By Greg Evans. Platt also talks about being an ally to Black theater workers, how Broadway needs to change, his stage dreams, and why he chose to cover a year-old Elton John song in his show. The weird thing is that I had so much space time-wise before this all happened — both the special and the season of The Politician were ready to go, finished, and so it was just a matter of waiting for them to come out. So for the beginning of quarantine, much like everybody else, I sort of spent a lot of time watching content and just keeping myself calm and, you know, focusing on kind of self-care and adjusting. Just something that is kind of uncharted territory for me. I was really excited about the prospect of doing some sort of classic dramatic piece, a straight play, and sort of experiment with the experience of getting to have the live Broadway lifestyle without all of the stress of maintaining my vocal ability and all that. So we were looking at some titles, and I was talking to some producers, but nothing concrete. And then, obviously, once this hit, everything hit pause.
Liza Elliott, the protagonist of the musical, who runs a fashion magazine called Allure , has lots of power but no outward oomph. As her story is revealed through troubled dreams, it turns out that Daddy and the other men who rejected Liza early on are responsible for all that drabness and repression. Once she gets to the bottom of it all, Liza becomes a happier, more fulfilled person. Since those days, the vocabulary of analysis has entered the mainstream, and the therapeutic process has found a place in any number of musicals. Evan Ben Platt is seventeen and in high school. Wearing a striped short-sleeved shirt, he sits on his bed and pecks away at a computer, only somewhat hindered by the hard white cast on his left arm. As he types, FaceTimers, iChatters, Facebookers, and Tweeters are projected onto walls and scrims all around him, but the person Evan is writing to is in the room.
In a new interview with Deadline, Tony Award-winner Ben Platt has revealed updates on a few of his many upcoming projects, including his 'hankering' to return to Broadway following the pandemic. He says, "I was really excited about the prospect of doing some sort of classic dramatic piece, a straight play, and sort of experiment with the experience of getting to have the live Broadway lifestyle without all of the stress of maintaining my vocal ability and all that. So we were looking at some titles, and I was talking to some producers, but nothing concrete. He continued, "I'm definitely hankering - I think we're all hankering - to have live experiences. I'm certainly hankering to be back on stage and in the theater. I'm looking at film offers and scripts, but once it's possible, I'm certainly looking to get back on stage. Ben also has two high-profile musical film projects in the works, a real-time adaptation of Stephen Sondheim's Merrily We Roll Along and the film adaptation of Dear Evan Hansen. According to Ben, a portion of Merrily had already been filmed before the Covid pandemic began. So it's really like we're starting over.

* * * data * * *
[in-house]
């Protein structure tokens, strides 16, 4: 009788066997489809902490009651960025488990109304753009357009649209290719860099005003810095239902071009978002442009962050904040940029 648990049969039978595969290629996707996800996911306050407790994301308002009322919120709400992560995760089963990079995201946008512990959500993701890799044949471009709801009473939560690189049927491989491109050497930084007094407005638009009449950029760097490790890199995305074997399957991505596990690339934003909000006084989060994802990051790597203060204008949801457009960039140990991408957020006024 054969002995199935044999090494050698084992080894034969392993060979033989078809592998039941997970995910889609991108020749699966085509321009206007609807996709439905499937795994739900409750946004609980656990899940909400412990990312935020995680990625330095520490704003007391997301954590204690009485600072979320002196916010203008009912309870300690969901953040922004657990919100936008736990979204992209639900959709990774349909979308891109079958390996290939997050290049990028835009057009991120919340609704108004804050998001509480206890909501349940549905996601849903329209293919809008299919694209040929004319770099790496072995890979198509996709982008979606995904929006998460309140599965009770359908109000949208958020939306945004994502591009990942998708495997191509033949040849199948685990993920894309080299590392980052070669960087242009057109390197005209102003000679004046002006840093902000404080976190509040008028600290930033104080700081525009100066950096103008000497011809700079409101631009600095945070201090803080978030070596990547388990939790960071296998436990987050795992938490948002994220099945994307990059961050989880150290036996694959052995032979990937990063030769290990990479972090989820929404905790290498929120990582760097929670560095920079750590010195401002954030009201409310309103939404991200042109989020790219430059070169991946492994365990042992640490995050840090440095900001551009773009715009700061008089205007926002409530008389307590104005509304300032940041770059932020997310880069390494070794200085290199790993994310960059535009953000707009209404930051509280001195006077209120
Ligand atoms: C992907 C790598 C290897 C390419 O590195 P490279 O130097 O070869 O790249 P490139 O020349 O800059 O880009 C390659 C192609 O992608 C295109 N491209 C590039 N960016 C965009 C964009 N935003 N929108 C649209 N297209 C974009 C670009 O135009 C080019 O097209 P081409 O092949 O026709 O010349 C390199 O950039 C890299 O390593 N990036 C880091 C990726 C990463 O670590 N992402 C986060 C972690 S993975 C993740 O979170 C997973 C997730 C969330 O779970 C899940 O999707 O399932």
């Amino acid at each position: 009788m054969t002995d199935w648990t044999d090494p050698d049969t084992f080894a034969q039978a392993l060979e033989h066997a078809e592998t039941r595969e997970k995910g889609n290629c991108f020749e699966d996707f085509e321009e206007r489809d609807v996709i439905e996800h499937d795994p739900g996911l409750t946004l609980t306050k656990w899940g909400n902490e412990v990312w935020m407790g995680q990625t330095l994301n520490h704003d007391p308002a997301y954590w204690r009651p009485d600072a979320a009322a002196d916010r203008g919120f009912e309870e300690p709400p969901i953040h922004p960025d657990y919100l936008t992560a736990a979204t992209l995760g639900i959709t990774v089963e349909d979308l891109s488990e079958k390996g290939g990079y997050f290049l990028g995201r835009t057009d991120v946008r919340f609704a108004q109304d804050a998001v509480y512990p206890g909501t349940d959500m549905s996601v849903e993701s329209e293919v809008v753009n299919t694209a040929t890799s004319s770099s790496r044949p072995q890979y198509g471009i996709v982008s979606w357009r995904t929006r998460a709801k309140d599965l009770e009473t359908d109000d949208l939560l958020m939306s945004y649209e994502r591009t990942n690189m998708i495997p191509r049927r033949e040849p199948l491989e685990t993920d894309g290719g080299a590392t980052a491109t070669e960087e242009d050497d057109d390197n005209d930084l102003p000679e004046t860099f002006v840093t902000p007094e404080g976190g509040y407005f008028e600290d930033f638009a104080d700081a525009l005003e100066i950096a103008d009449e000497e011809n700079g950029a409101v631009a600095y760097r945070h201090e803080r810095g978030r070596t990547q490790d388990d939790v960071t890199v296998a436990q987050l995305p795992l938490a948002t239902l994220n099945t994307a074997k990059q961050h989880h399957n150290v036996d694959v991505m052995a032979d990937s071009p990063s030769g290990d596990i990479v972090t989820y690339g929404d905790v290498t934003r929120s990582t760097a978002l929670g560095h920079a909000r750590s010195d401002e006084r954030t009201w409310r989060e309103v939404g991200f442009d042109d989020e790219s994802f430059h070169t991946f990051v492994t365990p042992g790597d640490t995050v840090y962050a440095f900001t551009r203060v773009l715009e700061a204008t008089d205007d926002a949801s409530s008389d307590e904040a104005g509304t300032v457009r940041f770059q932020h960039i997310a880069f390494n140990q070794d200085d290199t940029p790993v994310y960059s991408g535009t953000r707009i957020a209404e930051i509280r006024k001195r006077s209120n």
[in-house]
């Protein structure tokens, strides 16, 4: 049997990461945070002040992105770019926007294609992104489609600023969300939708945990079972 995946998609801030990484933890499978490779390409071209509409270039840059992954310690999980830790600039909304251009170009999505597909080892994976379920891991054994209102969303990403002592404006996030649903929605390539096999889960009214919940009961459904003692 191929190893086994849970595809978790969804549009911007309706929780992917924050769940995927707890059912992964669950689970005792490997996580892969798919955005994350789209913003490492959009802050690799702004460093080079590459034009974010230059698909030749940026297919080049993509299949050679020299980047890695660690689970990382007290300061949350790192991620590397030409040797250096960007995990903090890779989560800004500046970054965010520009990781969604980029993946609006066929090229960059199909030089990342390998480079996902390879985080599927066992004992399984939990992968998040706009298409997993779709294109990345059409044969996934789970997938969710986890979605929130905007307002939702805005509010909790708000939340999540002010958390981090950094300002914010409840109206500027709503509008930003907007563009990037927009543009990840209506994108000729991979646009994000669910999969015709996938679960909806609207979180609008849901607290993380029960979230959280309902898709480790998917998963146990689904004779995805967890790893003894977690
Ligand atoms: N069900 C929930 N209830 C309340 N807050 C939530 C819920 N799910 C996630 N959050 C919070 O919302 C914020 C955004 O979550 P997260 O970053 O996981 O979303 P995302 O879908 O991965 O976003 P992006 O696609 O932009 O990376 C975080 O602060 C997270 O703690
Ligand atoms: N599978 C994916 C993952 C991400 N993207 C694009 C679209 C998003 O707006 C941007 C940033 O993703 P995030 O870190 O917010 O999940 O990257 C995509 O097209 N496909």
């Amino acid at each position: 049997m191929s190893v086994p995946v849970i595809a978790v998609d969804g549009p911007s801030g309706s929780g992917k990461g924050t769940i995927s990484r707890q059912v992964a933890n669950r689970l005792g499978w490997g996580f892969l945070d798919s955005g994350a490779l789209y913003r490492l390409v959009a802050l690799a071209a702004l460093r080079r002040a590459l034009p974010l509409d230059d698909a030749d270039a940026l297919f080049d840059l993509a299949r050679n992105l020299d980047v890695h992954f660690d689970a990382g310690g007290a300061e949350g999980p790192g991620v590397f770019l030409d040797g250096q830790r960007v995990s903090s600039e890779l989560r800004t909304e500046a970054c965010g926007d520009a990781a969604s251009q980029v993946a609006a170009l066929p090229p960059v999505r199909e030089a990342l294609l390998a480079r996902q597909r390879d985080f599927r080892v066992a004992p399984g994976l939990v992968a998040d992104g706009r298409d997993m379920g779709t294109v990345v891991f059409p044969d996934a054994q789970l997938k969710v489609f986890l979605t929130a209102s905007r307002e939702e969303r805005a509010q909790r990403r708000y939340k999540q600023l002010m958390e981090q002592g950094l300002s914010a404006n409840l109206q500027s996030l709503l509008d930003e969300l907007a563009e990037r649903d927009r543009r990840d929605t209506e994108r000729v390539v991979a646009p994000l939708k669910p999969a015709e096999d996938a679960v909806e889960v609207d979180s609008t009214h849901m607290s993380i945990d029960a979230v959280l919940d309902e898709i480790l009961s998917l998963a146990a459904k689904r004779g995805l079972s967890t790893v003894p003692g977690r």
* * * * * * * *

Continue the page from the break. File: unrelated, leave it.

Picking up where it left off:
Benjamin Schiff Platt born September 24,  is an American actor, singer, and songwriter. He began his career in theater as a child and appeared in Broadway productions of The Music Man , The Book of Mormon — , and Dear Evan Hansen — , receiving multiple accolades for his performance as the title character in the latter, including the Tony Award for Best Actor in a Musical. During his time at Columbia, he was a member of the campus a cappella musical group Nonsequitur. The show premiered at the Bank of America Theatre on December 19, , after a week of previews. He really leans into this part, throwing himself out there with the abandonment of youth". The film emerged as a major commercial success and received mostly positive reviews from critics. The show premiered on July 9, and closed August 23, Platt and the cast played a month of previews, beginning on March 26, , before premiering on May 1, The limited engagement sold out its entire run with Platt playing his last performance on May 26, Critics hailed his work, calling it "historic" and "one of the greatest leading male performances ever seen in a musical".